Pessimism over FISMA deadline starts at the top, survey finds
Fewer than half of the agencies represented in a recent poll expect to meet the September deadline for using continuous monitoring to meet Federal Information Security Management Act reporting requirements, and C-level executives interviewed were more pessimistic about their prospects for success than rank-and-file administrators.
The findings reflect the complexity of bringing together information from disparate IT systems to provide the required situational awareness, said Mike Lloyd, chief technology officer of RedSeal Networks, which sponsored the survey.
“Everybody agrees that this is the right thing,” Lloyd said, with 64 percent of respondents saying that continuous monitoring and the security metrics it provides will improve IT security status. “This clearly is a technical problem.”
NIST offers a how-to for must-do continuous monitoring
Agencies slowly gain ground on continuous monitoring
Lloyd said the technology exists to do continuous monitoring as required by the Office of Management and Budget, but few agencies have enough knowledge on their complete IT environment to deploy that technology effectively. Maintaining accurate inventories of IT systems and mapping them to the agencies’ missions to provide meaningful risk assessment have been challenges of FISMA since its enactment in 2002.
FISMA has been criticized as a meaningless paperwork exercise, initially enforced with requirements to assess security of IT systems every three years. But the requirements have shifted to a more real-time approach based on continuous monitoring of systems’ security postures. OMB in 2010 told agencies that FISMA reporting must be done through automated monitoring tools by Sept. 30, 2012.
The National Institute of Standards and Technology has produced guidance for the process and is developing the Security Content Automation Protocol, a set of standards for automated tools to help enable it.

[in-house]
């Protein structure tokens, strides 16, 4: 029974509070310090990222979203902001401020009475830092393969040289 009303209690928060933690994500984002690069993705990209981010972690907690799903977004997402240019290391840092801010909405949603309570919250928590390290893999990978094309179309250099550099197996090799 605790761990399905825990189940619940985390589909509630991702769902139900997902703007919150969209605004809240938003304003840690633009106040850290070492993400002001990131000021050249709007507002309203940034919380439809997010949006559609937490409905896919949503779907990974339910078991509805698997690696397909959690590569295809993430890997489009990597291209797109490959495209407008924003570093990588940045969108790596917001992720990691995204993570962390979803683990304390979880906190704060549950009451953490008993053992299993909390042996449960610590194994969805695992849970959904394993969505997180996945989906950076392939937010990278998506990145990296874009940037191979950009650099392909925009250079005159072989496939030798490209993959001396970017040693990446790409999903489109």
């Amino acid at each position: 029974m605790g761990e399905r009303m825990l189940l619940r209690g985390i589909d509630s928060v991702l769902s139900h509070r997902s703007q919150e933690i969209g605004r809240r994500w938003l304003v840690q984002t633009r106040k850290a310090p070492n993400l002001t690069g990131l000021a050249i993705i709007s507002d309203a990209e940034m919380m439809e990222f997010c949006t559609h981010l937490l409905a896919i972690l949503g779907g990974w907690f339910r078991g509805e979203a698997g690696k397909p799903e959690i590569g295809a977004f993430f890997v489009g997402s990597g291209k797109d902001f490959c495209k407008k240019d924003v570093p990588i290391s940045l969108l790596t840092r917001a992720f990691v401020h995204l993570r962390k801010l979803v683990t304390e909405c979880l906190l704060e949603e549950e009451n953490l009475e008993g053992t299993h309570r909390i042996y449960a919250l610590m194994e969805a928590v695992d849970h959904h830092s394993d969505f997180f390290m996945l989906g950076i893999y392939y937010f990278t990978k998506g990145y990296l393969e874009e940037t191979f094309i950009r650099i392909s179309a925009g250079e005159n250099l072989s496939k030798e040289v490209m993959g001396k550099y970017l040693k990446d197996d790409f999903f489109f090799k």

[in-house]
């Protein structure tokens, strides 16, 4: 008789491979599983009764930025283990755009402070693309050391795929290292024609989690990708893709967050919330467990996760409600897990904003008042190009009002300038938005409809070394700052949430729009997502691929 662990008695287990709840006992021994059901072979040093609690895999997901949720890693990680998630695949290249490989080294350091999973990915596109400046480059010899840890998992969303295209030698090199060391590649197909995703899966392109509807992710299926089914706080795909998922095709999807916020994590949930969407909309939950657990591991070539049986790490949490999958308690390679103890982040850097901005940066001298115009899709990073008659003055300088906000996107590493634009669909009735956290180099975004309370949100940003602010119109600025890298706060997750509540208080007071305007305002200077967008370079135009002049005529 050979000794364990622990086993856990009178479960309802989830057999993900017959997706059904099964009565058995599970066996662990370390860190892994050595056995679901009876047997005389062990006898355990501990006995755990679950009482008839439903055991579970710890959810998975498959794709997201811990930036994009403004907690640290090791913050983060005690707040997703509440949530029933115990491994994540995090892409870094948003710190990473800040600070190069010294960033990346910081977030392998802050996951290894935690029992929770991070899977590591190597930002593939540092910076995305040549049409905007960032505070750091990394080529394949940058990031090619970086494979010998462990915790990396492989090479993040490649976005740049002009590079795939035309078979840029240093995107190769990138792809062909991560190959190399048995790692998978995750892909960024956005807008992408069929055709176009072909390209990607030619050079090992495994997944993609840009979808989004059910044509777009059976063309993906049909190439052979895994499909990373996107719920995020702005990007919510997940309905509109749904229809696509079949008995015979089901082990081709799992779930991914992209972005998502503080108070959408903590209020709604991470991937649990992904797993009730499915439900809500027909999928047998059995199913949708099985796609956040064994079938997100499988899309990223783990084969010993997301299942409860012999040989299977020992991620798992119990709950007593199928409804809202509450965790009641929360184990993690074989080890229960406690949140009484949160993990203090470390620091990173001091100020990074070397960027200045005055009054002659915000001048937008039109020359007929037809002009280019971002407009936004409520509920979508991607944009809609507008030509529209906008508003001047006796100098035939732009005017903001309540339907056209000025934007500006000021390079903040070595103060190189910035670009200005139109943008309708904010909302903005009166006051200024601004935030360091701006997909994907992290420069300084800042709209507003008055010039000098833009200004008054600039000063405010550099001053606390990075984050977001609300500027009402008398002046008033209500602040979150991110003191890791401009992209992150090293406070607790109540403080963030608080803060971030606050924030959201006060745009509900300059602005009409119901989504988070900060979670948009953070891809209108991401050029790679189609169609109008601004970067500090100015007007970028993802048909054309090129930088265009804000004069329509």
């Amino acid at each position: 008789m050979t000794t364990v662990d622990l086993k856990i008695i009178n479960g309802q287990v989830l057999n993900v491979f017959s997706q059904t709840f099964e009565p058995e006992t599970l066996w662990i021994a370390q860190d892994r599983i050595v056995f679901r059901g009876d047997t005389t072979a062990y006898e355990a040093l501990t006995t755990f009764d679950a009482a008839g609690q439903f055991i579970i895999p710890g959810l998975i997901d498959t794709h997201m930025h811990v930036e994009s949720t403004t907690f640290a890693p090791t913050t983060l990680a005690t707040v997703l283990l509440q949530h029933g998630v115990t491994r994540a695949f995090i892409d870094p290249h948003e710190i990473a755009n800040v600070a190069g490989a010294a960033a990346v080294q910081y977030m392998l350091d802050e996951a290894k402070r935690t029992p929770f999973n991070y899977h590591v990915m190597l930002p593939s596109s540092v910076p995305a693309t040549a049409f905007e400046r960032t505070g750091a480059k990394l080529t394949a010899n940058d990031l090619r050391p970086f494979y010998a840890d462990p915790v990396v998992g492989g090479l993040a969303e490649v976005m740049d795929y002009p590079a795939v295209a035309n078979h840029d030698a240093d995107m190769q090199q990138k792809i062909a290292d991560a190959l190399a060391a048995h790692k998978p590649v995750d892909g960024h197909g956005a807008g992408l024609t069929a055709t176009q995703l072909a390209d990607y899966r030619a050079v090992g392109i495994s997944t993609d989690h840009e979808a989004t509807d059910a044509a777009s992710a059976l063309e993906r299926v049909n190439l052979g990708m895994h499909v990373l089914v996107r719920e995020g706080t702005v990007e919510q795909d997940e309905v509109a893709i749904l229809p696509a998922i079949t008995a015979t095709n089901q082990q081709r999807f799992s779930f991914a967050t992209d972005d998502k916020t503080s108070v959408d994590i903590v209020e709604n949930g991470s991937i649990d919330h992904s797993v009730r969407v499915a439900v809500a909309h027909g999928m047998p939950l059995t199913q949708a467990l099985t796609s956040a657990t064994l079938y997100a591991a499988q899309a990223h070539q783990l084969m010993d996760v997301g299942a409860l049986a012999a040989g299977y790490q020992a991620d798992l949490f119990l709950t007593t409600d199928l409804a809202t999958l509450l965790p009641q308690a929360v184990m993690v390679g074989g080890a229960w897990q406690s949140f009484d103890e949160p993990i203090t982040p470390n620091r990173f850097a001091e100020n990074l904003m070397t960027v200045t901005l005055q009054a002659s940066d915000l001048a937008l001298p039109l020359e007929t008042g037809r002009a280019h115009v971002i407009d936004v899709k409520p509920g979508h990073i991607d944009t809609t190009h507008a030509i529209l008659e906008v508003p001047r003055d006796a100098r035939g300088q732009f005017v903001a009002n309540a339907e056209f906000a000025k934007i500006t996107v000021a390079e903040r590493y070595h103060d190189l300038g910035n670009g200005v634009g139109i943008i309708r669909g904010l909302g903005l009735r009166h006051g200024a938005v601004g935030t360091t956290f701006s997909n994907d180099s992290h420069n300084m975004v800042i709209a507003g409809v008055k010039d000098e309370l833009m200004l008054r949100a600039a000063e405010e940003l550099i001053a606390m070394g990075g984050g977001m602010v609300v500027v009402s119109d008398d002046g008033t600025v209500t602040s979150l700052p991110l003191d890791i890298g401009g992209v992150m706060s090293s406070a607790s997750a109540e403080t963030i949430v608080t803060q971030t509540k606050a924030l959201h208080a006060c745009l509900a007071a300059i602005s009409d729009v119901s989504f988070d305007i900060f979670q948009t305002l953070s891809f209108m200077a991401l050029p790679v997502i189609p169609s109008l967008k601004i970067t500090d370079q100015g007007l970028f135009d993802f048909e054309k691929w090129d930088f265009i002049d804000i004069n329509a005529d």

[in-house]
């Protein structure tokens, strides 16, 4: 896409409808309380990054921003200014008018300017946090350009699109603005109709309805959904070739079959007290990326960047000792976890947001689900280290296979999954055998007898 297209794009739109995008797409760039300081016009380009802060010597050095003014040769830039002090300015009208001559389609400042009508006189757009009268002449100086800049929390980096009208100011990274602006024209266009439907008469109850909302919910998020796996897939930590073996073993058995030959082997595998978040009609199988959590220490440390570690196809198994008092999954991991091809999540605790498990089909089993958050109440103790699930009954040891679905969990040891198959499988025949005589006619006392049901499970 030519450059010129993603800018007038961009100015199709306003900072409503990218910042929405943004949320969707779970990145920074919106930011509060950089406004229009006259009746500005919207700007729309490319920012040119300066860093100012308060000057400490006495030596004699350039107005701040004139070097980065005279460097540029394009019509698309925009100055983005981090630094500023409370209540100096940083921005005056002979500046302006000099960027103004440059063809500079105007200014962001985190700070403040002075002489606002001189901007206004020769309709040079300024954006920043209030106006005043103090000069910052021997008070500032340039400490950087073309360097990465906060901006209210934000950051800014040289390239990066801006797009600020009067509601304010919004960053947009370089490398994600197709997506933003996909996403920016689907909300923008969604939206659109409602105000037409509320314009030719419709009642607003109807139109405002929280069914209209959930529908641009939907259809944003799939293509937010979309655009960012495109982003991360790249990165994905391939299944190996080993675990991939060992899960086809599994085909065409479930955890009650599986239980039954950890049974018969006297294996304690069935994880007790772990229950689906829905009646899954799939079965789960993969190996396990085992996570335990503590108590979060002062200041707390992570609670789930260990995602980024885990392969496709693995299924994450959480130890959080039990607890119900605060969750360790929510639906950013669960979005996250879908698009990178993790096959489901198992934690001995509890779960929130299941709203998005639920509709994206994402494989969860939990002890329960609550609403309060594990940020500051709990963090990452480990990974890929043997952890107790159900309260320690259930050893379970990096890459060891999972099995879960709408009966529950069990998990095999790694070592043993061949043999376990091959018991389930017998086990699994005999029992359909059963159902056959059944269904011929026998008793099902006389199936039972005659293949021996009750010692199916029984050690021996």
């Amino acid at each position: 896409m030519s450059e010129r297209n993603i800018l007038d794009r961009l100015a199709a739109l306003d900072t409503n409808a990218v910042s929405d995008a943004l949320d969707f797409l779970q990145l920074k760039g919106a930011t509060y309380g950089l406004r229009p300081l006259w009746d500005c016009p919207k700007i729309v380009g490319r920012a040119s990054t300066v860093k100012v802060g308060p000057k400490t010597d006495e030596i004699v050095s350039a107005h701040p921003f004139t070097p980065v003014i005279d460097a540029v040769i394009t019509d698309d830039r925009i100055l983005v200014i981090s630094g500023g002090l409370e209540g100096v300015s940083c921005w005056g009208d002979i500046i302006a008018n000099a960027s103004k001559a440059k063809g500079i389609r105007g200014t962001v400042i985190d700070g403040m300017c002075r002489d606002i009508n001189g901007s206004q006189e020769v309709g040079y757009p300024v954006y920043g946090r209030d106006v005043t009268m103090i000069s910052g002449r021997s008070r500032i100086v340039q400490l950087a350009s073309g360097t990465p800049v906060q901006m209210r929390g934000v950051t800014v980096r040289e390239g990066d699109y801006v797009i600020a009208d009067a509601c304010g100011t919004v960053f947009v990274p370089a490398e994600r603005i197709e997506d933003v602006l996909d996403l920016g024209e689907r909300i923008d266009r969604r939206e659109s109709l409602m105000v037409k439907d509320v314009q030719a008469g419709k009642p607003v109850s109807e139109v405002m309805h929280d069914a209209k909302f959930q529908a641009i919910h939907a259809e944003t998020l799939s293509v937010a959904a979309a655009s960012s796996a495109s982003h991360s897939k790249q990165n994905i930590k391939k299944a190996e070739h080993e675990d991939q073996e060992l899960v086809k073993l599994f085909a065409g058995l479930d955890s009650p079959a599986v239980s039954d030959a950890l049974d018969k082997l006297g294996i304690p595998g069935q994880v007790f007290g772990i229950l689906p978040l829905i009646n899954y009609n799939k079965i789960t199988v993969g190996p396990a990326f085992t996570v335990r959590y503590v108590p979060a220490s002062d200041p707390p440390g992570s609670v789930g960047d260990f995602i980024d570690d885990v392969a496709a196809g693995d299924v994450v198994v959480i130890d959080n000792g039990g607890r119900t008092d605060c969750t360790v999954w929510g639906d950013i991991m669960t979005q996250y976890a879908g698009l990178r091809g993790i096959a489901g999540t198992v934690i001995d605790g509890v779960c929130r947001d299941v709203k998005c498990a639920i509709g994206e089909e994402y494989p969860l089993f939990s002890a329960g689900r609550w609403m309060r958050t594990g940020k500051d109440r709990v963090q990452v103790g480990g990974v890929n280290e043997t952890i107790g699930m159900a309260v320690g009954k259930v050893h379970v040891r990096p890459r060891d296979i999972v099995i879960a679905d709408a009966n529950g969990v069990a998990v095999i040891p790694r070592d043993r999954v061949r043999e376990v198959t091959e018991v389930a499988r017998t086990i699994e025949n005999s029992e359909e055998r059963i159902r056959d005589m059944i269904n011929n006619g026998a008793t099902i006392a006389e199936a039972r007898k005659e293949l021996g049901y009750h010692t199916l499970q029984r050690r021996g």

RedSeal interviewed 234 IT security professionals attending the annual conference of Government Forum of Incident Response and Survey Teams held in Nashville in August. The results were released in December.
Of those surveyed, 22 percent said they already had deployed continuous monitoring solutions, and altogether 45 percent said they expected to meet the deadline. When the results are broken down by role, however, 53 percent of security managers, administrators and auditors expected to meet the Sept. 30 deadline, while only 28 percent of CIOs and chief information security officers expected to.
This runs counter to the usual pattern in surveys, in which C-level executives have a rosier outlook about IT security, Lloyd said.
“Confidence that they would meet the deadline was falling,” he said. “This is an interesting finding, not what a cynic might expect. People are struggling.”
He interpreted it to mean that although individual line administrators might have confidence in their understanding of their own fiefdoms, senior executives see that this information is not coming together into the unified picture that will be needed for automated FISMA reporting.
Slipping deadlines for technical deployments are a familiar pattern in government and not necessarily fatal to the goals. To eventually meet those goals, agencies will have to develop comprehensive views of their IT infrastructures and map tools and techniques for monitoring and reporting based on each agency’s mission and its risk tolerance.
As of the time of the survey, a variety of tools were being considered by agencies for meeting requirements for continuous monitoring with no single technology dominating. The choices were:
- Intrusion detection and intrusion prevention systems, 51 percent.
- Security event and information management, 49 percent.
- Network security device configuration audit tools, 43 percent.
- Vulnerability assessment tools, 35 percent.